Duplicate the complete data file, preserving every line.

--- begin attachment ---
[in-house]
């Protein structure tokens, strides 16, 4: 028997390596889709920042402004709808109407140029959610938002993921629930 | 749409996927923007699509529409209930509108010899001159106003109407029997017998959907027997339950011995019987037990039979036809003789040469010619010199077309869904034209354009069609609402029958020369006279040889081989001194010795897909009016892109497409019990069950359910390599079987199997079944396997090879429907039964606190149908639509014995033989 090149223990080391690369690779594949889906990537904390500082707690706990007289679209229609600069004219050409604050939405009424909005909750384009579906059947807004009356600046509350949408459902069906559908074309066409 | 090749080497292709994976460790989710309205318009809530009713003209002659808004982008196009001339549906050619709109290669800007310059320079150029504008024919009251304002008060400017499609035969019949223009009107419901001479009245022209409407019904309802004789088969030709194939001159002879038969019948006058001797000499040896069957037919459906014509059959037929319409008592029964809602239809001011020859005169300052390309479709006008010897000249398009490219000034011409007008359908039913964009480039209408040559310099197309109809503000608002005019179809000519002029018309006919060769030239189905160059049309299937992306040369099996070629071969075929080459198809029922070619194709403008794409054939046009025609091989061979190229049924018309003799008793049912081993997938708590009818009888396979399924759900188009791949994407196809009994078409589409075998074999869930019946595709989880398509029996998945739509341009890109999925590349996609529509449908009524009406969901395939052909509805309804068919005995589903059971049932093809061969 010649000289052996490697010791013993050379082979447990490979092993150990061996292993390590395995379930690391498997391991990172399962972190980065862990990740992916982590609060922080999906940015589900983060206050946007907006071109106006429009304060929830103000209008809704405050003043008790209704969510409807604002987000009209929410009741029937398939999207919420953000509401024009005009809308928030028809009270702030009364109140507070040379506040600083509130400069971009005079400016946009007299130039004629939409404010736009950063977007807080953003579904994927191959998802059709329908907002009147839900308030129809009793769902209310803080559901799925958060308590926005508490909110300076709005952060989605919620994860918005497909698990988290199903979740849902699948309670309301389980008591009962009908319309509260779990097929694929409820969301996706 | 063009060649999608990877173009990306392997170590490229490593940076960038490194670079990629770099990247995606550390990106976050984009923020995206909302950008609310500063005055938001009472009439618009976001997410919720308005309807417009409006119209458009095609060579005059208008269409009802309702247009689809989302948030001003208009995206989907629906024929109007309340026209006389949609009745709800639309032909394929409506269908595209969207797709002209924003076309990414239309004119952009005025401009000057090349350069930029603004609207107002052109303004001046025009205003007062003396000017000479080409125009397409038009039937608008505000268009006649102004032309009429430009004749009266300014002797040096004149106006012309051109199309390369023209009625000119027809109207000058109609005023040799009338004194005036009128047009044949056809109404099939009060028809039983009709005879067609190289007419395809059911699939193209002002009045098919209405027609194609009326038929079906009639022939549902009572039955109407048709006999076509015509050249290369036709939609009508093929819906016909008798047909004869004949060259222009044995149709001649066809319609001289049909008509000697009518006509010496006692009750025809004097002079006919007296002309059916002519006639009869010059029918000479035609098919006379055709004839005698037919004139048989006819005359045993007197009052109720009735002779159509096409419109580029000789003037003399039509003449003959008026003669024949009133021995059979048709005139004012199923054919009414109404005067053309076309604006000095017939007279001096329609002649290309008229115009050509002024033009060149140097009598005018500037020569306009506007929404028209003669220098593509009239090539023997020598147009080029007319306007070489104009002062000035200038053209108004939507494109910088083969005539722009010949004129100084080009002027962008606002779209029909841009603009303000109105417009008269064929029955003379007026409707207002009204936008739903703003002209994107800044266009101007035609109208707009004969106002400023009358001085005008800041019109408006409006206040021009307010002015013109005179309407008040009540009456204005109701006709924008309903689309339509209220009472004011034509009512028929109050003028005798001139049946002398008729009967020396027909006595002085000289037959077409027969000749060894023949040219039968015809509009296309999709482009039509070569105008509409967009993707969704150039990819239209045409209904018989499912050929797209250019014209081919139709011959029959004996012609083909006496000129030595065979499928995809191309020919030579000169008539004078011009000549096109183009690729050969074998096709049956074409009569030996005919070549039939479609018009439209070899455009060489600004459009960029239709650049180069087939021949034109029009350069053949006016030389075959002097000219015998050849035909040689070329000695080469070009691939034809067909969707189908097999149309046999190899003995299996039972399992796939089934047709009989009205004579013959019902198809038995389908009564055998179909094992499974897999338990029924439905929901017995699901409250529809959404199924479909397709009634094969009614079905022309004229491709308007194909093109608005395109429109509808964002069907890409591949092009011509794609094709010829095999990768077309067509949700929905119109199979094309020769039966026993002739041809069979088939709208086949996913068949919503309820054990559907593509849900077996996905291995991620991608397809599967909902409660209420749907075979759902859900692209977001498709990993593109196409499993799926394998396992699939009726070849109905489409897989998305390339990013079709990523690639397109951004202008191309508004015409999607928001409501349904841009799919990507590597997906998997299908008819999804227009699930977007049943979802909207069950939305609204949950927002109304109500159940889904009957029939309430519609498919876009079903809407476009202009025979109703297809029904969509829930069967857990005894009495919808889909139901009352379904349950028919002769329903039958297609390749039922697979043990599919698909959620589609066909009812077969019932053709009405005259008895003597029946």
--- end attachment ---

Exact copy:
[in-house]
């Protein structure tokens, strides 16, 4: 028997390596889709920042402004709808109407140029959610938002993921629930 | 749409996927923007699509529409209930509108010899001159106003109407029997017998959907027997339950011995019987037990039979036809003789040469010619010199077309869904034209354009069609609402029958020369006279040889081989001194010795897909009016892109497409019990069950359910390599079987199997079944396997090879429907039964606190149908639509014995033989 090149223990080391690369690779594949889906990537904390500082707690706990007289679209229609600069004219050409604050939405009424909005909750384009579906059947807004009356600046509350949408459902069906559908074309066409 | 090749080497292709994976460790989710309205318009809530009713003209002659808004982008196009001339549906050619709109290669800007310059320079150029504008024919009251304002008060400017499609035969019949223009009107419901001479009245022209409407019904309802004789088969030709194939001159002879038969019948006058001797000499040896069957037919459906014509059959037929319409008592029964809602239809001011020859005169300052390309479709006008010897000249398009490219000034011409007008359908039913964009480039209408040559310099197309109809503000608002005019179809000519002029018309006919060769030239189905160059049309299937992306040369099996070629071969075929080459198809029922070619194709403008794409054939046009025609091989061979190229049924018309003799008793049912081993997938708590009818009888396979399924759900188009791949994407196809009994078409589409075998074999869930019946595709989880398509029996998945739509341009890109999925590349996609529509449908009524009406969901395939052909509805309804068919005995589903059971049932093809061969 010649000289052996490697010791013993050379082979447990490979092993150990061996292993390590395995379930690391498997391991990172399962972190980065862990990740992916982590609060922080999906940015589900983060206050946007907006071109106006429009304060929830103000209008809704405050003043008790209704969510409807604002987000009209929410009741029937398939999207919420953000509401024009005009809308928030028809009270702030009364109140507070040379506040600083509130400069971009005079400016946009007299130039004629939409404010736009950063977007807080953003579904994927191959998802059709329908907002009147839900308030129809009793769902209310803080559901799925958060308590926005508490909110300076709005952060989605919620994860918005497909698990988290199903979740849902699948309670309301389980008591009962009908319309509260779990097929694929409820969301996706 | 063009060649999608990877173009990306392997170590490229490593940076960038490194670079990629770099990247995606550390990106976050984009923020995206909302950008609310500063005055938001009472009439618009976001997410919720308005309807417009409006119209458009095609060579005059208008269409009802309702247009689809989302948030001003208009995206989907629906024929109007309340026209006389949609009745709800639309032909394929409506269908595209969207797709002209924003076309990414239309004119952009005025401009000057090349350069930029603004609207107002052109303004001046025009205003007062003396000017000479080409125009397409038009039937608008505000268009006649102004032309009429430009004749009266300014002797040096004149106006012309051109199309390369023209009625000119027809109207000058109609005023040799009338004194005036009128047009044949056809109404099939009060028809039983009709005879067609190289007419395809059911699939193209002002009045098919209405027609194609009326038929079906009639022939549902009572039955109407048709006999076509015509050249290369036709939609009508093929819906016909008798047909004869004949060259222009044995149709001649066809319609001289049909008509000697009518006509010496006692009750025809004097002079006919007296002309059916002519006639009869010059029918000479035609098919006379055709004839005698037919004139048989006819005359045993007197009052109720009735002779159509096409419109580029000789003037003399039509003449003959008026003669024949009133021995059979048709005139004012199923054919009414109404005067053309076309604006000095017939007279001096329609002649290309008229115009050509002024033009060149140097009598005018500037020569306009506007929404028209003669220098593509009239090539023997020598147009080029007319306007070489104009002062000035200038053209108004939507494109910088083969005539722009010949004129100084080009002027962008606002779209029909841009603009303000109105417009008269064929029955003379007026409707207002009204936008739903703003002209994107800044266009101007035609109208707009004969106002400023009358001085005008800041019109408006409006206040021009307010002015013109005179309407008040009540009456204005109701006709924008309903689309339509209220009472004011034509009512028929109050003028005798001139049946002398008729009967020396027909006595002085000289037959077409027969000749060894023949040219039968015809509009296309999709482009039509070569105008509409967009993707969704150039990819239209045409209904018989499912050929797209250019014209081919139709011959029959004996012609083909006496000129030595065979499928995809191309020919030579000169008539004078011009000549096109183009690729050969074998096709049956074409009569030996005919070549039939479609018009439209070899455009060489600004459009960029239709650049180069087939021949034109029009350069053949006016030389075959002097000219015998050849035909040689070329000695080469070009691939034809067909969707189908097999149309046999190899003995299996039972399992796939089934047709009989009205004579013959019902198809038995389908009564055998179909094992499974897999338990029924439905929901017995699901409250529809959404199924479909397709009634094969009614079905022309004229491709308007194909093109608005395109429109509808964002069907890409591949092009011509794609094709010829095999990768077309067509949700929905119109199979094309020769039966026993002739041809069979088939709208086949996913068949919503309820054990559907593509849900077996996905291995991620991608397809599967909902409660209420749907075979759902859900692209977001498709990993593109196409499993799926394998396992699939009726070849109905489409897989998305390339990013079709990523690639397109951004202008191309508004015409999607928001409501349904841009799919990507590597997906998997299908008819999804227009699930977007049943979802909207069950939305609204949950927002109304109500159940889904009957029939309430519609498919876009079903809407476009202009025979109703297809029904969509829930069967857990005894009495919808889909139901009352379904349950028919002769329903039958297609390749039922697979043990599919698909959620589609066909009812077969019932053709009405005259008895003597029946």